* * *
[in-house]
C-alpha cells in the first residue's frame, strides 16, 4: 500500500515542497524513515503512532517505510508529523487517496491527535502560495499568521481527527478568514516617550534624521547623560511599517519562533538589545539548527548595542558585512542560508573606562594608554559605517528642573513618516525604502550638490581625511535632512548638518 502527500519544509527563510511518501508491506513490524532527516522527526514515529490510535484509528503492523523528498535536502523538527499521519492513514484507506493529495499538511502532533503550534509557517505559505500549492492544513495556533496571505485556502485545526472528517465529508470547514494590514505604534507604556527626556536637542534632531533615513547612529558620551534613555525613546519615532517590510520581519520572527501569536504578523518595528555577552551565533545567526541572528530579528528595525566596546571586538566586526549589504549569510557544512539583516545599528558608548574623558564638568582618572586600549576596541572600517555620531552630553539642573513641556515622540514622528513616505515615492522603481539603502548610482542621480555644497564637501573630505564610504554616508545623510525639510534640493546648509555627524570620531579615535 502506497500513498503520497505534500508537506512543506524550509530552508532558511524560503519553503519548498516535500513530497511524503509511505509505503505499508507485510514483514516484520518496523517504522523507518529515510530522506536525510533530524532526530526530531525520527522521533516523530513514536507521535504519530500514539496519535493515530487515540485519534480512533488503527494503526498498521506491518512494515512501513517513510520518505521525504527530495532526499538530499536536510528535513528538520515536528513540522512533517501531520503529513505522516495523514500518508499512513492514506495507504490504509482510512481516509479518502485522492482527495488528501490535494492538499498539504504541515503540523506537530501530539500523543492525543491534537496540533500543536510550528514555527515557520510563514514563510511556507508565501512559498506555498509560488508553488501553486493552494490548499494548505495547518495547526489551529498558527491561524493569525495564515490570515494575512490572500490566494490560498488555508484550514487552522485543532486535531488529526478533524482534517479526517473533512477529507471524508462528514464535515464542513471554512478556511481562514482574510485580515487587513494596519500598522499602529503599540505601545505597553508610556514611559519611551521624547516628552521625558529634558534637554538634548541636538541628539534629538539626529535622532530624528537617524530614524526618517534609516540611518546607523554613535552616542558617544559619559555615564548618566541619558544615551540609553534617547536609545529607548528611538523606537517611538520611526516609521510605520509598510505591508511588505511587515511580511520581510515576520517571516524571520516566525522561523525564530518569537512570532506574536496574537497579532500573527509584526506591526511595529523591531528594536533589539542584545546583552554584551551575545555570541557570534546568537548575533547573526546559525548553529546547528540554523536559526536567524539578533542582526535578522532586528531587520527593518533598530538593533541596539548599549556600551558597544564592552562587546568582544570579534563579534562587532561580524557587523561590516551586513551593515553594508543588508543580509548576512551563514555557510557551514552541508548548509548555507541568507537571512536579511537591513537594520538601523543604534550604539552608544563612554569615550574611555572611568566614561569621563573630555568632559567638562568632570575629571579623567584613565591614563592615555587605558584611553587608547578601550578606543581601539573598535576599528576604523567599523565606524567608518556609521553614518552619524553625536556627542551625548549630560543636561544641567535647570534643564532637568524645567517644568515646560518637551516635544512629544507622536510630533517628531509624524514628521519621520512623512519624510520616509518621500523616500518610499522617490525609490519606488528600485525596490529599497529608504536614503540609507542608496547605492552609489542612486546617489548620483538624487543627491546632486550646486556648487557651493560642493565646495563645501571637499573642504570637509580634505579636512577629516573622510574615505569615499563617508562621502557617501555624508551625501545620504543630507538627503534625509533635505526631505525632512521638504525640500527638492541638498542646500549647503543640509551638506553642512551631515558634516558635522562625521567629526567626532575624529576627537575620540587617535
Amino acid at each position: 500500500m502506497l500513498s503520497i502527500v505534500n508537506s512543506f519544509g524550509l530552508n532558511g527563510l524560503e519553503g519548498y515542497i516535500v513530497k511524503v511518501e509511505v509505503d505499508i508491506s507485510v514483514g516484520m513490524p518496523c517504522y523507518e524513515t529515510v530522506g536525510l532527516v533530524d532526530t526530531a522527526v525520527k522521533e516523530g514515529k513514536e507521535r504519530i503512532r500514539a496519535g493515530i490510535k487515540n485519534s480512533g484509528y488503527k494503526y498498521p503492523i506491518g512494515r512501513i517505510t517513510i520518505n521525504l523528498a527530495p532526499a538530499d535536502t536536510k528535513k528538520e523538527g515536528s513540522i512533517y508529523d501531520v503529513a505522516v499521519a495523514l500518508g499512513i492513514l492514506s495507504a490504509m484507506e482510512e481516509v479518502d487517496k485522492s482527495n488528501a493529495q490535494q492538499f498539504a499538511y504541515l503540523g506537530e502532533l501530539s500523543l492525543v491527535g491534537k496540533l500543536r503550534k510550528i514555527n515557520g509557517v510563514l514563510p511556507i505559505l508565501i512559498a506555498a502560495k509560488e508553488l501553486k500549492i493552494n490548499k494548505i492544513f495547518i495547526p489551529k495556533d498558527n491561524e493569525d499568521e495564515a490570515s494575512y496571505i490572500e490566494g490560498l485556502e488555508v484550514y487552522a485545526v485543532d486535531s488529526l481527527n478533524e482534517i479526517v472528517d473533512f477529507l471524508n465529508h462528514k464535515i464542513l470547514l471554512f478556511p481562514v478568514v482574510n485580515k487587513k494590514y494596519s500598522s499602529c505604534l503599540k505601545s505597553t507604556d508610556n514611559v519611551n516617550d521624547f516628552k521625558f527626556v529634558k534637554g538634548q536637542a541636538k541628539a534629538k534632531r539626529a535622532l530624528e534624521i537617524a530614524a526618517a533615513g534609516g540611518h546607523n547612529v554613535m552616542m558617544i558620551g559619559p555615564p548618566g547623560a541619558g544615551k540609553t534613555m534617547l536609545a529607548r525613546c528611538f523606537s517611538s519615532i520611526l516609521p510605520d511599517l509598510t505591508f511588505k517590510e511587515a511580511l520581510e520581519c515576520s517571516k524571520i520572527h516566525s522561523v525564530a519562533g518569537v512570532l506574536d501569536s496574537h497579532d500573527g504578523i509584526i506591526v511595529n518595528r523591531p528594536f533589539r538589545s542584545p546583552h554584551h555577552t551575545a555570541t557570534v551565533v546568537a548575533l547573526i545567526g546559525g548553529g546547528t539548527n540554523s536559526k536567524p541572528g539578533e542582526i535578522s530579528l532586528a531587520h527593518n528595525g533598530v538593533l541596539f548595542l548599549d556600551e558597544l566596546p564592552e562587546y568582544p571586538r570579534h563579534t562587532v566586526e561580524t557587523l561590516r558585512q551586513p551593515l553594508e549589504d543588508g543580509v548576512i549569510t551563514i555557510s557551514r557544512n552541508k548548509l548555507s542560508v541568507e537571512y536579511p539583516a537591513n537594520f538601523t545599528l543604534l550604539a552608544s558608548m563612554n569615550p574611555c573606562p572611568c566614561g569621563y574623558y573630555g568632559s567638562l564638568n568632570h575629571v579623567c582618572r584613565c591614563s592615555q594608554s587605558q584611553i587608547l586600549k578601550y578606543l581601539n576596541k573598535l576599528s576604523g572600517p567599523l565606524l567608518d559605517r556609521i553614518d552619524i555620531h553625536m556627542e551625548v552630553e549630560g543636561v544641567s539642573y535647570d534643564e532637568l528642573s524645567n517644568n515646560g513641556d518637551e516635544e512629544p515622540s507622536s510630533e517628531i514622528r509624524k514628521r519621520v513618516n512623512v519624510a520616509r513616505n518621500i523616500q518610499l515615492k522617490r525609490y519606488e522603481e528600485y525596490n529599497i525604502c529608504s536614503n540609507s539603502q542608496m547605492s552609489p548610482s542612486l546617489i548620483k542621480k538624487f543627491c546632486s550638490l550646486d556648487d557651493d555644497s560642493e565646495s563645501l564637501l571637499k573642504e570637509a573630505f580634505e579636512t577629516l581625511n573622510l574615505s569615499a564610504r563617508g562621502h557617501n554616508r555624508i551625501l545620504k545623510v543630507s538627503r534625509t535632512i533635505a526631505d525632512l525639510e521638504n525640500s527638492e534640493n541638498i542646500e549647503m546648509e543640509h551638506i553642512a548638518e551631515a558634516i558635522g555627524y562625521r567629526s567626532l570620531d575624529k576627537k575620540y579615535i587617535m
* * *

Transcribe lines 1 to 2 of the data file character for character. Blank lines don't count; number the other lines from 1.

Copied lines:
[in-house]
C-alpha cells in the first residue's frame, strides 16, 4: 500500500515542497524513515503512532517505510508529523487517496491527535502560495499568521481527527478568514516617550534624521547623560511599517519562533538589545539548527548595542558585512542560508573606562594608554559605517528642573513618516525604502550638490581625511535632512548638518 502527500519544509527563510511518501508491506513490524532527516522527526514515529490510535484509528503492523523528498535536502523538527499521519492513514484507506493529495499538511502532533503550534509557517505559505500549492492544513495556533496571505485556502485545526472528517465529508470547514494590514505604534507604556527626556536637542534632531533615513547612529558620551534613555525613546519615532517590510520581519520572527501569536504578523518595528555577552551565533545567526541572528530579528528595525566596546571586538566586526549589504549569510557544512539583516545599528558608548574623558564638568582618572586600549576596541572600517555620531552630553539642573513641556515622540514622528513616505515615492522603481539603502548610482542621480555644497564637501573630505564610504554616508545623510525639510534640493546648509555627524570620531579615535 502506497500513498503520497505534500508537506512543506524550509530552508532558511524560503519553503519548498516535500513530497511524503509511505509505503505499508507485510514483514516484520518496523517504522523507518529515510530522506536525510533530524532526530526530531525520527522521533516523530513514536507521535504519530500514539496519535493515530487515540485519534480512533488503527494503526498498521506491518512494515512501513517513510520518505521525504527530495532526499538530499536536510528535513528538520515536528513540522512533517501531520503529513505522516495523514500518508499512513492514506495507504490504509482510512481516509479518502485522492482527495488528501490535494492538499498539504504541515503540523506537530501530539500523543492525543491534537496540533500543536510550528514555527515557520510563514514563510511556507508565501512559498506555498509560488508553488501553486493552494490548499494548505495547518495547526489551529498558527491561524493569525495564515490570515494575512490572500490566494490560498488555508484550514487552522485543532486535531488529526478533524482534517479526517473533512477529507471524508462528514464535515464542513471554512478556511481562514482574510485580515487587513494596519500598522499602529503599540505601545505597553508610556514611559519611551521624547516628552521625558529634558534637554538634548541636538541628539534629538539626529535622532530624528537617524530614524526618517534609516540611518546607523554613535552616542558617544559619559555615564548618566541619558544615551540609553534617547536609545529607548528611538523606537517611538520611526516609521510605520509598510505591508511588505511587515511580511520581510515576520517571516524571520516566525522561523525564530518569537512570532506574536496574537497579532500573527509584526506591526511595529523591531528594536533589539542584545546583552554584551551575545555570541557570534546568537548575533547573526546559525548553529546547528540554523536559526536567524539578533542582526535578522532586528531587520527593518533598530538593533541596539548599549556600551558597544564592552562587546568582544570579534563579534562587532561580524557587523561590516551586513551593515553594508543588508543580509548576512551563514555557510557551514552541508548548509548555507541568507537571512536579511537591513537594520538601523543604534550604539552608544563612554569615550574611555572611568566614561569621563573630555568632559567638562568632570575629571579623567584613565591614563592615555587605558584611553587608547578601550578606543581601539573598535576599528576604523567599523565606524567608518556609521553614518552619524553625536556627542551625548549630560543636561544641567535647570534643564532637568524645567517644568515646560518637551516635544512629544507622536510630533517628531509624524514628521519621520512623512519624510520616509518621500523616500518610499522617490525609490519606488528600485525596490529599497529608504536614503540609507542608496547605492552609489542612486546617489548620483538624487543627491546632486550646486556648487557651493560642493565646495563645501571637499573642504570637509580634505579636512577629516573622510574615505569615499563617508562621502557617501555624508551625501545620504543630507538627503534625509533635505526631505525632512521638504525640500527638492541638498542646500549647503543640509551638506553642512551631515558634516558635522562625521567629526567626532575624529576627537575620540587617535